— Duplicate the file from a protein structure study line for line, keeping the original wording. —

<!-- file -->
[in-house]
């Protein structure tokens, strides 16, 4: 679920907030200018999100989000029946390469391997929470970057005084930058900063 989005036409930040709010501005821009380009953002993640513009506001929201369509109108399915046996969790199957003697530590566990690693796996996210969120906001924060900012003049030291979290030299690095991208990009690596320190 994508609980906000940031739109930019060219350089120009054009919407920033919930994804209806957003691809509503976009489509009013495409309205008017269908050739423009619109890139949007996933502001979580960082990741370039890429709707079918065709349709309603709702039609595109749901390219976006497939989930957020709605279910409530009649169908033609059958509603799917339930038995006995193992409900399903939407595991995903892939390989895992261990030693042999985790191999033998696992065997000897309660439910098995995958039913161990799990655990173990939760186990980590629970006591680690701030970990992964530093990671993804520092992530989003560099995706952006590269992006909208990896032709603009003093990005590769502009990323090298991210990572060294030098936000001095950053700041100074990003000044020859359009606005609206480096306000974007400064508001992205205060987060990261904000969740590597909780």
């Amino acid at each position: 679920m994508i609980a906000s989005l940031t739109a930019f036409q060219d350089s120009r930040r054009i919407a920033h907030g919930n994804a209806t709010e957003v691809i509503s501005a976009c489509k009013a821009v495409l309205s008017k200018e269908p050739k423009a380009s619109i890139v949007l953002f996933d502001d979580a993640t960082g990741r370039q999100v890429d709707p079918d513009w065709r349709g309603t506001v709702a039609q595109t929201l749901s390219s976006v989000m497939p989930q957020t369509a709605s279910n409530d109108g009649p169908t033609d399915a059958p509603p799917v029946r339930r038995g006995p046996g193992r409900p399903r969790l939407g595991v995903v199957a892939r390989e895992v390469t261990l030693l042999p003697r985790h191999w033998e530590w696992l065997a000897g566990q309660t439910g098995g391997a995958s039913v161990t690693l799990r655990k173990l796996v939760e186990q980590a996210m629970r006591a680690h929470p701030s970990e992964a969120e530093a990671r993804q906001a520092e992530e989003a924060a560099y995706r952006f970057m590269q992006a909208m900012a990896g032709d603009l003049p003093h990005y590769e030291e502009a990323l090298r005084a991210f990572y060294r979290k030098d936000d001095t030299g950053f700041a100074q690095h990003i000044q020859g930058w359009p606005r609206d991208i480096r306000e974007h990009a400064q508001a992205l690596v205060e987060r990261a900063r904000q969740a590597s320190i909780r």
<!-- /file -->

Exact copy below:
[in-house]
């Protein structure tokens, strides 16, 4: 679920907030200018999100989000029946390469391997929470970057005084930058900063 989005036409930040709010501005821009380009953002993640513009506001929201369509109108399915046996969790199957003697530590566990690693796996996210969120906001924060900012003049030291979290030299690095991208990009690596320190 994508609980906000940031739109930019060219350089120009054009919407920033919930994804209806957003691809509503976009489509009013495409309205008017269908050739423009619109890139949007996933502001979580960082990741370039890429709707079918065709349709309603709702039609595109749901390219976006497939989930957020709605279910409530009649169908033609059958509603799917339930038995006995193992409900399903939407595991995903892939390989895992261990030693042999985790191999033998696992065997000897309660439910098995995958039913161990799990655990173990939760186990980590629970006591680690701030970990992964530093990671993804520092992530989003560099995706952006590269992006909208990896032709603009003093990005590769502009990323090298991210990572060294030098936000001095950053700041100074990003000044020859359009606005609206480096306000974007400064508001992205205060987060990261904000969740590597909780």
């Amino acid at each position: 679920m994508i609980a906000s989005l940031t739109a930019f036409q060219d350089s120009r930040r054009i919407a920033h907030g919930n994804a209806t709010e957003v691809i509503s501005a976009c489509k009013a821009v495409l309205s008017k200018e269908p050739k423009a380009s619109i890139v949007l953002f996933d502001d979580a993640t960082g990741r370039q999100v890429d709707p079918d513009w065709r349709g309603t506001v709702a039609q595109t929201l749901s390219s976006v989000m497939p989930q957020t369509a709605s279910n409530d109108g009649p169908t033609d399915a059958p509603p799917v029946r339930r038995g006995p046996g193992r409900p399903r969790l939407g595991v995903v199957a892939r390989e895992v390469t261990l030693l042999p003697r985790h191999w033998e530590w696992l065997a000897g566990q309660t439910g098995g391997a995958s039913v161990t690693l799990r655990k173990l796996v939760e186990q980590a996210m629970r006591a680690h929470p701030s970990e992964a969120e530093a990671r993804q906001a520092e992530e989003a924060a560099y995706r952006f970057m590269q992006a909208m900012a990896g032709d603009l003049p003093h990005y590769e030291e502009a990323l090298r005084a991210f990572y060294r979290k030098d936000d001095t030299g950053f700041a100074q690095h990003i000044q020859g930058w359009p606005r609206d991208i480096r306000e974007h990009a400064q508001a992205l690596v205060e987060r990261a900063r904000q969740a590597s320190i909780r």